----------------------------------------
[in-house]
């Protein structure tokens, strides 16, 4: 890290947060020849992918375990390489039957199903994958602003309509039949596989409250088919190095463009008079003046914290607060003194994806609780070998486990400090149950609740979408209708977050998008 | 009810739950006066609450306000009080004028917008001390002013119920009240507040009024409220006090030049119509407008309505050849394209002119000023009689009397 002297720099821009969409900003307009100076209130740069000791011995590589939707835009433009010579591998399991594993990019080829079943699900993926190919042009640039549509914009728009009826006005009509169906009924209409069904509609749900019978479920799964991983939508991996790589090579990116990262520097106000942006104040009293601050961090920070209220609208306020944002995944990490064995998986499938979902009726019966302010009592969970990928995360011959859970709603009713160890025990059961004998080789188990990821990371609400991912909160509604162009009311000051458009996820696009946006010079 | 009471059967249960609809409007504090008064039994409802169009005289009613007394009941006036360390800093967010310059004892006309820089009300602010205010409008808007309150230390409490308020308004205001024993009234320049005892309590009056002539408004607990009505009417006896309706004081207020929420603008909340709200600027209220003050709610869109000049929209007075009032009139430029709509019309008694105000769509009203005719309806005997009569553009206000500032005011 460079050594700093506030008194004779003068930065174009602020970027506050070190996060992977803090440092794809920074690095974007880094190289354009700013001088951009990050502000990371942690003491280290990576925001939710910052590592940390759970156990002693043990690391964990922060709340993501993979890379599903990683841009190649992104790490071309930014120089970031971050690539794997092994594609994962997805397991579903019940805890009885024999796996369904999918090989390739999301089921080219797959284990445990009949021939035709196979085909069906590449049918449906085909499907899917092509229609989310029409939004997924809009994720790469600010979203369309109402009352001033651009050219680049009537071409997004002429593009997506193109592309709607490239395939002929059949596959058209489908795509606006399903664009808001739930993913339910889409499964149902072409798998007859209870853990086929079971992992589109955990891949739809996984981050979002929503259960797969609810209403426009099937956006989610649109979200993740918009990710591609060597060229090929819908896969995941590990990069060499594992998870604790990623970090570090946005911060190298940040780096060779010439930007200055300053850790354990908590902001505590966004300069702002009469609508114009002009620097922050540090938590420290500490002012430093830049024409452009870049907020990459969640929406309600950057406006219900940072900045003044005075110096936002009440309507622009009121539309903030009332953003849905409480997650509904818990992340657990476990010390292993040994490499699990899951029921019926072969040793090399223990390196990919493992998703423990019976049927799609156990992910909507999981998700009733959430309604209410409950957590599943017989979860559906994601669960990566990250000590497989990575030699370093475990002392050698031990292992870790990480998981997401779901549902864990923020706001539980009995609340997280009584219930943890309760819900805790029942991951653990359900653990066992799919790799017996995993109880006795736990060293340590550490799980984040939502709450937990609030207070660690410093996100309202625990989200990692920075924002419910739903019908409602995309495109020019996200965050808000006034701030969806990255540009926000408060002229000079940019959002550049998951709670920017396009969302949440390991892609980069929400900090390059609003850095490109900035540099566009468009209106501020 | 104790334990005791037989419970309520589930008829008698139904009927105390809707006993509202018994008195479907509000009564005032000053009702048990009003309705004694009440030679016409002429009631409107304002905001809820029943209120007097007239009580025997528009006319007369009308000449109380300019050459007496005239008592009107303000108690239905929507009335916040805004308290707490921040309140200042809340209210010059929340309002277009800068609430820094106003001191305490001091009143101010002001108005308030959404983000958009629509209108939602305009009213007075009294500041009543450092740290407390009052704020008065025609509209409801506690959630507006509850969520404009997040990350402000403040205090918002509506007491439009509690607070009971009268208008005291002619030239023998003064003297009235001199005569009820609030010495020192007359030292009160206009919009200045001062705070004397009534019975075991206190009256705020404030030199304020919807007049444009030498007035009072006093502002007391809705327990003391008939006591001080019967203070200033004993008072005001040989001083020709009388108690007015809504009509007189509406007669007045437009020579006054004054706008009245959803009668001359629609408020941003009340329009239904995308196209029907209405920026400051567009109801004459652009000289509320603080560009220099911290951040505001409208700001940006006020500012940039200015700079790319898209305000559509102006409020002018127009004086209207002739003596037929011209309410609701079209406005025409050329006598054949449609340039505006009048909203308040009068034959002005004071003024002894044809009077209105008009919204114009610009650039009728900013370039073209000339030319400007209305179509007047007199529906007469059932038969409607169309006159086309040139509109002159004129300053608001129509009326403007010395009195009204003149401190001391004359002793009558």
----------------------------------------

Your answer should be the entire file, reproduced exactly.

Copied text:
[in-house]
């Protein structure tokens, strides 16, 4: 890290947060020849992918375990390489039957199903994958602003309509039949596989409250088919190095463009008079003046914290607060003194994806609780070998486990400090149950609740979408209708977050998008 | 009810739950006066609450306000009080004028917008001390002013119920009240507040009024409220006090030049119509407008309505050849394209002119000023009689009397 002297720099821009969409900003307009100076209130740069000791011995590589939707835009433009010579591998399991594993990019080829079943699900993926190919042009640039549509914009728009009826006005009509169906009924209409069904509609749900019978479920799964991983939508991996790589090579990116990262520097106000942006104040009293601050961090920070209220609208306020944002995944990490064995998986499938979902009726019966302010009592969970990928995360011959859970709603009713160890025990059961004998080789188990990821990371609400991912909160509604162009009311000051458009996820696009946006010079 | 009471059967249960609809409007504090008064039994409802169009005289009613007394009941006036360390800093967010310059004892006309820089009300602010205010409008808007309150230390409490308020308004205001024993009234320049005892309590009056002539408004607990009505009417006896309706004081207020929420603008909340709200600027209220003050709610869109000049929209007075009032009139430029709509019309008694105000769509009203005719309806005997009569553009206000500032005011 460079050594700093506030008194004779003068930065174009602020970027506050070190996060992977803090440092794809920074690095974007880094190289354009700013001088951009990050502000990371942690003491280290990576925001939710910052590592940390759970156990002693043990690391964990922060709340993501993979890379599903990683841009190649992104790490071309930014120089970031971050690539794997092994594609994962997805397991579903019940805890009885024999796996369904999918090989390739999301089921080219797959284990445990009949021939035709196979085909069906590449049918449906085909499907899917092509229609989310029409939004997924809009994720790469600010979203369309109402009352001033651009050219680049009537071409997004002429593009997506193109592309709607490239395939002929059949596959058209489908795509606006399903664009808001739930993913339910889409499964149902072409798998007859209870853990086929079971992992589109955990891949739809996984981050979002929503259960797969609810209403426009099937956006989610649109979200993740918009990710591609060597060229090929819908896969995941590990990069060499594992998870604790990623970090570090946005911060190298940040780096060779010439930007200055300053850790354990908590902001505590966004300069702002009469609508114009002009620097922050540090938590420290500490002012430093830049024409452009870049907020990459969640929406309600950057406006219900940072900045003044005075110096936002009440309507622009009121539309903030009332953003849905409480997650509904818990992340657990476990010390292993040994490499699990899951029921019926072969040793090399223990390196990919493992998703423990019976049927799609156990992910909507999981998700009733959430309604209410409950957590599943017989979860559906994601669960990566990250000590497989990575030699370093475990002392050698031990292992870790990480998981997401779901549902864990923020706001539980009995609340997280009584219930943890309760819900805790029942991951653990359900653990066992799919790799017996995993109880006795736990060293340590550490799980984040939502709450937990609030207070660690410093996100309202625990989200990692920075924002419910739903019908409602995309495109020019996200965050808000006034701030969806990255540009926000408060002229000079940019959002550049998951709670920017396009969302949440390991892609980069929400900090390059609003850095490109900035540099566009468009209106501020 | 104790334990005791037989419970309520589930008829008698139904009927105390809707006993509202018994008195479907509000009564005032000053009702048990009003309705004694009440030679016409002429009631409107304002905001809820029943209120007097007239009580025997528009006319007369009308000449109380300019050459007496005239008592009107303000108690239905929507009335916040805004308290707490921040309140200042809340209210010059929340309002277009800068609430820094106003001191305490001091009143101010002001108005308030959404983000958009629509209108939602305009009213007075009294500041009543450092740290407390009052704020008065025609509209409801506690959630507006509850969520404009997040990350402000403040205090918002509506007491439009509690607070009971009268208008005291002619030239023998003064003297009235001199005569009820609030010495020192007359030292009160206009919009200045001062705070004397009534019975075991206190009256705020404030030199304020919807007049444009030498007035009072006093502002007391809705327990003391008939006591001080019967203070200033004993008072005001040989001083020709009388108690007015809504009509007189509406007669007045437009020579006054004054706008009245959803009668001359629609408020941003009340329009239904995308196209029907209405920026400051567009109801004459652009000289509320603080560009220099911290951040505001409208700001940006006020500012940039200015700079790319898209305000559509102006409020002018127009004086209207002739003596037929011209309410609701079209406005025409050329006598054949449609340039505006009048909203308040009068034959002005004071003024002894044809009077209105008009919204114009610009650039009728900013370039073209000339030319400007209305179509007047007199529906007469059932038969409607169309006159086309040139509109002159004129300053608001129509009326403007010395009195009204003149401190001391004359002793009558």